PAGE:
When you say "jazz guitar" to most people, I’d be willing to bet a week’s lunch money that the first name to spring to mind would not be the fine Hungarian player Attila Zoller (1927-98). There’s not a lot in print with his name above the title (though he played/recorded with Lee Konitz, Ron Carter, Benny Goodman and Tony Scott), so that makes this reissue all the more significant. Zoller played in a very interesting style - like Django Reinhardt before him, he absorbed the folk and classical sounds of his Central European background; along with that, the mainstream American jazz guitar styles (Christian, Ellis, Montgomery); and he was open to the wild sounds of the 50s/60s free jazz movement (i.e., Ornette Coleman) to boot. He has a bright, brittle sound all his own, free of the overly polite, facile "licks" that drag most jazz guitarists to Dullsville.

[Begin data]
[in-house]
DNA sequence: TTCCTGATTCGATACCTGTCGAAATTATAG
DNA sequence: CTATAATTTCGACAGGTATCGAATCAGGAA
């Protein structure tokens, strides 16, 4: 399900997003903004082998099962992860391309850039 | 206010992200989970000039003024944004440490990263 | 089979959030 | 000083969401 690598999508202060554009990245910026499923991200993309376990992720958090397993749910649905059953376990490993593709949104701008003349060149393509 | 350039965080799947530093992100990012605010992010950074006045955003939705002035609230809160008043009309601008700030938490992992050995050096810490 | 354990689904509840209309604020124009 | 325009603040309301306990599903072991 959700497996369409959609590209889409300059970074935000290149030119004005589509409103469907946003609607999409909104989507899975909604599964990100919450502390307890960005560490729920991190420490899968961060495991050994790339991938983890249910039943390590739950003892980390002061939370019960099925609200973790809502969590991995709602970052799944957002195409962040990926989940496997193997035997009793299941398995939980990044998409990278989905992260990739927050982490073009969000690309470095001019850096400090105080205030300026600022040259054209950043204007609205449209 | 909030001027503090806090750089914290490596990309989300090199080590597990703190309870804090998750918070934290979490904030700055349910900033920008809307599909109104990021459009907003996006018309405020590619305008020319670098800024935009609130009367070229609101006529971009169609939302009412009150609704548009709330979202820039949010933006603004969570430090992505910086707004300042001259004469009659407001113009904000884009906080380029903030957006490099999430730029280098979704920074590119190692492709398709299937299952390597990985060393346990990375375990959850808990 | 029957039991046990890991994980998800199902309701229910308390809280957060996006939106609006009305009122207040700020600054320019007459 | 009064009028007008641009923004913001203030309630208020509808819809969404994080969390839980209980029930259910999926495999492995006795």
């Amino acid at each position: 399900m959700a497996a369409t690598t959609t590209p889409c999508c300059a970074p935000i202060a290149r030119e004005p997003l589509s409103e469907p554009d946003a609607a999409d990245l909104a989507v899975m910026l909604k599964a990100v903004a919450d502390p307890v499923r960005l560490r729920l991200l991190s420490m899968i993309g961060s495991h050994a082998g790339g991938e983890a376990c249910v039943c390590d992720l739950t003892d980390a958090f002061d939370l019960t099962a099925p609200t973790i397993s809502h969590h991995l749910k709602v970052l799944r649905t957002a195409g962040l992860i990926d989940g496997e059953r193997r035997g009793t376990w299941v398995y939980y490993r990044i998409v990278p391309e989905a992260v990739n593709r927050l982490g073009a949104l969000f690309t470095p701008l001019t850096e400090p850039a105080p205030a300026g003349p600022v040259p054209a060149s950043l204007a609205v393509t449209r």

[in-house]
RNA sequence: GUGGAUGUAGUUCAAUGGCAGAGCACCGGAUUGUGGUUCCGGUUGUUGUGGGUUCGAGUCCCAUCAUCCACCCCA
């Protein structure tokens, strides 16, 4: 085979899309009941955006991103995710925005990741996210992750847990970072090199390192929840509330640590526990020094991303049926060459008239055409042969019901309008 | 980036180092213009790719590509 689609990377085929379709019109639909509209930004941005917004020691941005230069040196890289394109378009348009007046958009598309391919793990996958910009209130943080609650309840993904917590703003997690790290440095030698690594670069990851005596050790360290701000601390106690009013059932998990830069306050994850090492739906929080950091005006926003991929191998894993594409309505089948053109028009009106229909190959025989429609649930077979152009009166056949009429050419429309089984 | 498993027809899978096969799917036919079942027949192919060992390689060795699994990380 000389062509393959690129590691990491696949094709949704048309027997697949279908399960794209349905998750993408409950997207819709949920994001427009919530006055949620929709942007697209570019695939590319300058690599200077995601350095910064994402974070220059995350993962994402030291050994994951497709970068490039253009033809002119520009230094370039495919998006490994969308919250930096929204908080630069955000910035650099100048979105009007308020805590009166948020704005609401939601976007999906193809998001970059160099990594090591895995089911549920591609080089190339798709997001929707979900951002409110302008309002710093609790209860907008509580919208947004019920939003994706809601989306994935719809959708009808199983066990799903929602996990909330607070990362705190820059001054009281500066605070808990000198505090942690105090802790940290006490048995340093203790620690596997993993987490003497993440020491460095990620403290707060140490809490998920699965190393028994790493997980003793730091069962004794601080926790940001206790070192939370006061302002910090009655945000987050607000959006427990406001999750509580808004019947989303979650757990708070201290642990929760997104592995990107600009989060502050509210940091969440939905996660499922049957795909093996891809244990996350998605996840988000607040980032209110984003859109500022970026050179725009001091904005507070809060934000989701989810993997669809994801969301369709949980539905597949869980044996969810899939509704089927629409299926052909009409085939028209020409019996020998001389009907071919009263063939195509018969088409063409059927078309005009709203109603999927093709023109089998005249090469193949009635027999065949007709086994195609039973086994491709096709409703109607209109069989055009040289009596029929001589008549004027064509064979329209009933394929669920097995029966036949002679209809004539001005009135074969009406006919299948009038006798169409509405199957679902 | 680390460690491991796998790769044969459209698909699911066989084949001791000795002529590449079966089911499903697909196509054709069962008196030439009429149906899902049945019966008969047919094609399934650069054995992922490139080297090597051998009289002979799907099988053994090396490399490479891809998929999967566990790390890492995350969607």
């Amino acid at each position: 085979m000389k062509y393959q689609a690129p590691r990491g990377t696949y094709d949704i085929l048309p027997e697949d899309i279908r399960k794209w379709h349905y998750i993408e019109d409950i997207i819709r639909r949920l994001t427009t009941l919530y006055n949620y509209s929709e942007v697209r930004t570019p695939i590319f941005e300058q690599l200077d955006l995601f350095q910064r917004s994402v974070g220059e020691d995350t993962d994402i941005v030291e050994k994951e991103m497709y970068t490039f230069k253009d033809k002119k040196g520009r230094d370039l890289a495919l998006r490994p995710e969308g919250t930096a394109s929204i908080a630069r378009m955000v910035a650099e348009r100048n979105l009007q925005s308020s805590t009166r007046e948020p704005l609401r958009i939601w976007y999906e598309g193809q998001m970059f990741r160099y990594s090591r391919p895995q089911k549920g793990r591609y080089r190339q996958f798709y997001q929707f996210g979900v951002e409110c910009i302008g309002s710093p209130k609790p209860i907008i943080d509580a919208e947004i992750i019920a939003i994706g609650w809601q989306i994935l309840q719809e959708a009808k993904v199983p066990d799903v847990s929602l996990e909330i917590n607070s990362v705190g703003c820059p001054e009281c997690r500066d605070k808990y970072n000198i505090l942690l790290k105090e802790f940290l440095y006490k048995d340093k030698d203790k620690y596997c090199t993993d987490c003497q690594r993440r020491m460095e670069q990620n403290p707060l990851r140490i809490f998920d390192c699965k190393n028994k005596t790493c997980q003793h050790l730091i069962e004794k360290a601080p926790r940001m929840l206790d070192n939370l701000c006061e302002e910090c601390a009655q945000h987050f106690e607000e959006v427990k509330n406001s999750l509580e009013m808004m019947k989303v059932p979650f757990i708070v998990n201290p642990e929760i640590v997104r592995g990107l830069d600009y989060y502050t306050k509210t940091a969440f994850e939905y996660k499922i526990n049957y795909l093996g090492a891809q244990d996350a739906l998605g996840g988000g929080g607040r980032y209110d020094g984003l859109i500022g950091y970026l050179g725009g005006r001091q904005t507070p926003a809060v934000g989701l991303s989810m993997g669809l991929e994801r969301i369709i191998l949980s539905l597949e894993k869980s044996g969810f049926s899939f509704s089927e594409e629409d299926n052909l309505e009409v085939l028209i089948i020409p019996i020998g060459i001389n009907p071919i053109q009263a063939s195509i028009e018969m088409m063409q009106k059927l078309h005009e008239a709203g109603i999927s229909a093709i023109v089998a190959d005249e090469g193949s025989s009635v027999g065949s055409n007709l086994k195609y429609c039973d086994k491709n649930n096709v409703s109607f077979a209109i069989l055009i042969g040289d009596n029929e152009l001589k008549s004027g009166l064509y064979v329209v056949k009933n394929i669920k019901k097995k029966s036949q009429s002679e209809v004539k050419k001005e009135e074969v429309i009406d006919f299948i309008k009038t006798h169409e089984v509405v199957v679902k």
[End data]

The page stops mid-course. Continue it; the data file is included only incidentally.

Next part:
Zoller brings in the whole of his experience to this fine 1970 session, originally issued on Herbie Mann’s Embryo label. He nods to Montgomery with the hearty tribute "Wild Wild Wes," engages in some sweet ballad playing on "Alicia’s Lullaby," gets into that suave music-to-watch-girls-by groove with "The Birds and The Bees" and cuts loose witty, angular and free with "Meet In Berlin." Lew Tabackin appears on four tracks playing tarogato, a wind instrument with a sound between an English horn and a soprano sax. The rest of the band - Hancock, Workman, Gaskin and Sonny Brown - are limber, laconic and empathetic as all get-out. If you think of jazz gee-tar as being first and foremost Montgomery, McLaughlin, Martino and Metheny, here’s a guy that’s worth going out of your way to hear.